The Best Shelling Beach on Sanibel and Captiva Beaches: 2019 Edition

Find the best location for shelling in Sanibel Island this year! Here’s the best shelling beaches of Sanibel and Captiva beaches!

Somewhere in Lee County, Florida lies every new and experienced shellers dream. A remarkable area with rare shells but few people. The best shelling beach on Sanibel and Captiva islands!

This is Turner Beach at Blind Pass, Captiva Island. Which has a rating of 4.6 stars with almost 600 evaluations on Google Reviews.

In Search of the Best Shelling Beach on Sanibel

Sanibel and Captiva islands have about fifteen miles of jaw-dropping beaches. These have over 250 kinds of seashells from the Gulf of Mexico and Carribean regions.

So it is no surprise that shelling on Sanibel and Captiva islands is on most shellers bucket lists. With so many beaches to choose from, it could be difficult to know which is best for collecting seashells.

Every beach has different characteristics, with shells of different kinds and qualities. But Turner Beach is the clear choice for the best shelling beach on Sanibel and Captiva beaches.

It is usually uncrowded which makes hunting for the best shells easy, with plenty of opportunities to find unique or rare shells that are not already in your collection.

You may be wondering why this beach is so unoccupied if it is wonderful. That is understandable. The beauty with this beach is you need to drive by many other scenic beaches on the way to it.

Thus, most people choose a beach along the way and never reach Turner beach. This leaves the best shelling beach on Sanibel island free of crowds. And as a result, there are plenty of interesting minerals for shellers to pick through and admire.

What Makes Turner Beach So Unforgettable?

Turner Beach is different than Lighthouse beach in Sanibel, Florida, which is also rumored to be the best shelling beach on Sanibel Island. This is because of the difference in tourism. Lighthouse beach is a common area for shells to wash up on the shore, resulting in large quantities.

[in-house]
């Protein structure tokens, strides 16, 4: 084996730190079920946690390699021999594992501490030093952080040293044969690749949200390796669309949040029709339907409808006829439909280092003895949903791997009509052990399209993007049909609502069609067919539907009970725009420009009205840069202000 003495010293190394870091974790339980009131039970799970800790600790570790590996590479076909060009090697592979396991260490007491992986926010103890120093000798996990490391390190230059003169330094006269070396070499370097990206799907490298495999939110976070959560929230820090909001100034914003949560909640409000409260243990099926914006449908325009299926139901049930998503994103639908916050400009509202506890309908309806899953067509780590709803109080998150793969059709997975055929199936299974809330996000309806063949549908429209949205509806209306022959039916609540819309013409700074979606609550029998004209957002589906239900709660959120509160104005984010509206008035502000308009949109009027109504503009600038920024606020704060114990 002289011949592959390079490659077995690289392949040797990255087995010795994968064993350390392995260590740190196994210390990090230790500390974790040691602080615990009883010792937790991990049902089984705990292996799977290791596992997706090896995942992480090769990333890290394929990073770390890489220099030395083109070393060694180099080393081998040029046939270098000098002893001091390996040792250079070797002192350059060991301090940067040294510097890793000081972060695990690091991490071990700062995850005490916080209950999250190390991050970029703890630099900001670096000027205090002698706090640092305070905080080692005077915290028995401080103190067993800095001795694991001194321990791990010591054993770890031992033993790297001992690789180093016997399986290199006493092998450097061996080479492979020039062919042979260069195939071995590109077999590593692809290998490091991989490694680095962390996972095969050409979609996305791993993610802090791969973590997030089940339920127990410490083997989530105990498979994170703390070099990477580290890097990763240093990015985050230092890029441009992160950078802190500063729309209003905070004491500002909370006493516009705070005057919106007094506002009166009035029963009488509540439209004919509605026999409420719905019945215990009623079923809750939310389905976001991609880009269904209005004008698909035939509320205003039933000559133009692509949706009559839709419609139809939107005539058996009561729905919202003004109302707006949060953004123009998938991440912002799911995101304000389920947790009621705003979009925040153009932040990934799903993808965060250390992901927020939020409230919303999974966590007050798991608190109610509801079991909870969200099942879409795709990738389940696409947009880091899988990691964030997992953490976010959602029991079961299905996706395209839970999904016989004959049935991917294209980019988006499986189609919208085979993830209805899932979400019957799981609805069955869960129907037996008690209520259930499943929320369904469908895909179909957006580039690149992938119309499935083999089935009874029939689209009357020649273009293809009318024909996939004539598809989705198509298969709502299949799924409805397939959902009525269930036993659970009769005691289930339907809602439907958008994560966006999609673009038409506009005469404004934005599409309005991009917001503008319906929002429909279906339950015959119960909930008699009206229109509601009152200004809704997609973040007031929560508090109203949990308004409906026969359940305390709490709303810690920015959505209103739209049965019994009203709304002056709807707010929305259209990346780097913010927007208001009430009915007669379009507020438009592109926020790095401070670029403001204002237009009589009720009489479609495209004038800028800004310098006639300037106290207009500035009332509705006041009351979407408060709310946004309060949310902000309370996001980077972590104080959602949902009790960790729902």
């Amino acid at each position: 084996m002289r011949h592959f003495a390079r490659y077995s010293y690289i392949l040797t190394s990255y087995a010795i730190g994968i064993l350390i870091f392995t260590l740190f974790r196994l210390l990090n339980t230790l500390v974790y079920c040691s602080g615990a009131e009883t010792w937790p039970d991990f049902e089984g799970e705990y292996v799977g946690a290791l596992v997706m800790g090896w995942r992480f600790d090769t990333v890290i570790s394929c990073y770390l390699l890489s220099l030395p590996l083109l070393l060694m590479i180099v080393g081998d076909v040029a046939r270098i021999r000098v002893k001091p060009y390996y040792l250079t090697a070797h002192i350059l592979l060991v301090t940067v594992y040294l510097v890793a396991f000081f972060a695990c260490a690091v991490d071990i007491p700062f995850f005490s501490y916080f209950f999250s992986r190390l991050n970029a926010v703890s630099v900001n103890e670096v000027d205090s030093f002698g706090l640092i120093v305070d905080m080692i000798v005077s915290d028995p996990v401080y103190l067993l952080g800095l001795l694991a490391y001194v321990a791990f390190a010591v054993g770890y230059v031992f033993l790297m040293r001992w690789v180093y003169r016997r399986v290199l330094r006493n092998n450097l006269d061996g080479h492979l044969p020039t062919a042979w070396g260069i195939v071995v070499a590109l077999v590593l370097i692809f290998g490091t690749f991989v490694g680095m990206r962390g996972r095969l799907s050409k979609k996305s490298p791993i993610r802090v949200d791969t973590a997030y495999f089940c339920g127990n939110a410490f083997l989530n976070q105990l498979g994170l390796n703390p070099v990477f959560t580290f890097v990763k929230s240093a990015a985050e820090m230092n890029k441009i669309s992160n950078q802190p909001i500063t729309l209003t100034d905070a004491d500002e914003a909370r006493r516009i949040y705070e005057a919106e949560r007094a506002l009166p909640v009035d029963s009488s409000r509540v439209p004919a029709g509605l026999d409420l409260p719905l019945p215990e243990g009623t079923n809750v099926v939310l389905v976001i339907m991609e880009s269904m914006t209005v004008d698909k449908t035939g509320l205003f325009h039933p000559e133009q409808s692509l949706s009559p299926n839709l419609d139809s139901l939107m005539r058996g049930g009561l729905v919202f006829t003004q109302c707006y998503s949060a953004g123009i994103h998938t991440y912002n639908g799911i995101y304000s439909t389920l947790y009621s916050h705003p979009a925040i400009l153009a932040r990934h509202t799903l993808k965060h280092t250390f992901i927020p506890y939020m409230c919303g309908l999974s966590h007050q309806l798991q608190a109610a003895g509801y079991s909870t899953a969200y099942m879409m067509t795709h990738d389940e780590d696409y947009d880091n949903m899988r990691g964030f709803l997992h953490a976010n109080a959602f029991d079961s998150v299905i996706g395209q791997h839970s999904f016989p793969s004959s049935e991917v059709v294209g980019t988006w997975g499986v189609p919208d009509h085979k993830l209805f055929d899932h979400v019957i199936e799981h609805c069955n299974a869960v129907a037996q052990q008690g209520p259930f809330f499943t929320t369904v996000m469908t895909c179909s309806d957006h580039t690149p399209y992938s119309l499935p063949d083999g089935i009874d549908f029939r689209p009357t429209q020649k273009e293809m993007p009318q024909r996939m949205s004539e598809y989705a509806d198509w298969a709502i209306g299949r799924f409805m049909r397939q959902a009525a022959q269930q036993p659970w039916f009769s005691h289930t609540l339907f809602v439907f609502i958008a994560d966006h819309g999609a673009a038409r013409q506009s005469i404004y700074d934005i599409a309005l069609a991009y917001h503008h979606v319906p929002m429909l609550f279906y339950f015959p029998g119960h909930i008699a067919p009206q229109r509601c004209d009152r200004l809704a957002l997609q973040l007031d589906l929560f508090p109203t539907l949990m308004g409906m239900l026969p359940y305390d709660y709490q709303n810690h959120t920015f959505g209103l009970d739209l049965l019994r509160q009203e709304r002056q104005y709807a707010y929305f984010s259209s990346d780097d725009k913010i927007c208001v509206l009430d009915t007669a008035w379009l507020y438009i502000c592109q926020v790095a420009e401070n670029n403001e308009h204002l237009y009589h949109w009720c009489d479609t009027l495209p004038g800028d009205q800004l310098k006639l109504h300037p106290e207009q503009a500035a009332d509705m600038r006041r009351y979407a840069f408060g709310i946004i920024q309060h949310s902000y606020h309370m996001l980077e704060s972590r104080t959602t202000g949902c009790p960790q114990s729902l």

But the area is very popular with beach go-ers and shellers because the beach is close to the mainland. So the shells remaining on the beach are of common kinds.

Shelling is an exciting hobby, and there’s always something to learn about it. For example, what are the rules or laws in the area for taking shells? Or what is the best time of day to go Sanibel beaches shelling?

But when it comes to Lighthouse beach, there is no time of day where you can avoid bumping into new or long-time shellers.

If you are both a shell enthusiast and a fisher, then Turner beach will be even more appealing. The points of an island are often the best for both fishing and shelling. This stays true for Turner beach which is on the northern tip of the island. The fishing and shelling combination makes the perfect date for beach lovers.

Turner Beach is also wonderful because of its unique rock jetty. This is a structure that reaches from the beach through the ocean to prevent erosion. It stretches far into the water which is great for fishing or taking photos.

Visitors have also said that the jetty makes it easy for shells to pile up. This makes them very accessible to shellers.

Finding Your Way Around

When looking on a Sanibel island shelling map, you may see that Blind Pass beach is right next to Turner beach. Blind Pass Beach is a very close second to Turner beach when it comes to the best shelling spots on Sanibel island.

Due to their close location, they have a lot of the same elements, such as the number of tourists. Blind Pass beach also has an online rating that’s almost as good as Turner beach.

Both Turner beach and Blind Pass beach are popular for fishing, shelling, and jet skiing. Yet, there are warning signs posted 24-7 about swimming because of the severe current.

Although these beaches are the best for shelling, they are not the ideal beaches for swimming. So if you want to go swimming at a Sanibel or Captiva Island beach, it is best to swim with caution or choose a safer beach.

If you are new to shell collecting, you may not know the right protocol for when you take your new seashells home. What you should do depends on what you are using the shells for.

But if they are for display, it is necessary to clean them right away. This prevents any smells or dirt from sticking to the seashells. Remember, maintaining and cleaning your seashells is all part of being a savvy shell hunter!

Being a Considerate Collector

When collecting a shell or animal from a beach, make sure that there is no longer a living creature inside of it. The proper way to determine this depends on the kind of seashell or mineral. For example, if you are taking a sand dollar, make sure it is a bleach white color with no hairs. If it is brown with spikes, it is most likely alive.

When it comes to seashells, remember that an open shell does not mean there is no life. If it is open and then closes after you touch it, it is definitely alive. When unsure, it is best to admire it and then leave it behind so that living animals on the beach are not disturbed.

Collect your seashells, then take a fun trip to the Bailey Matthews National Shell Museum. This museum opened in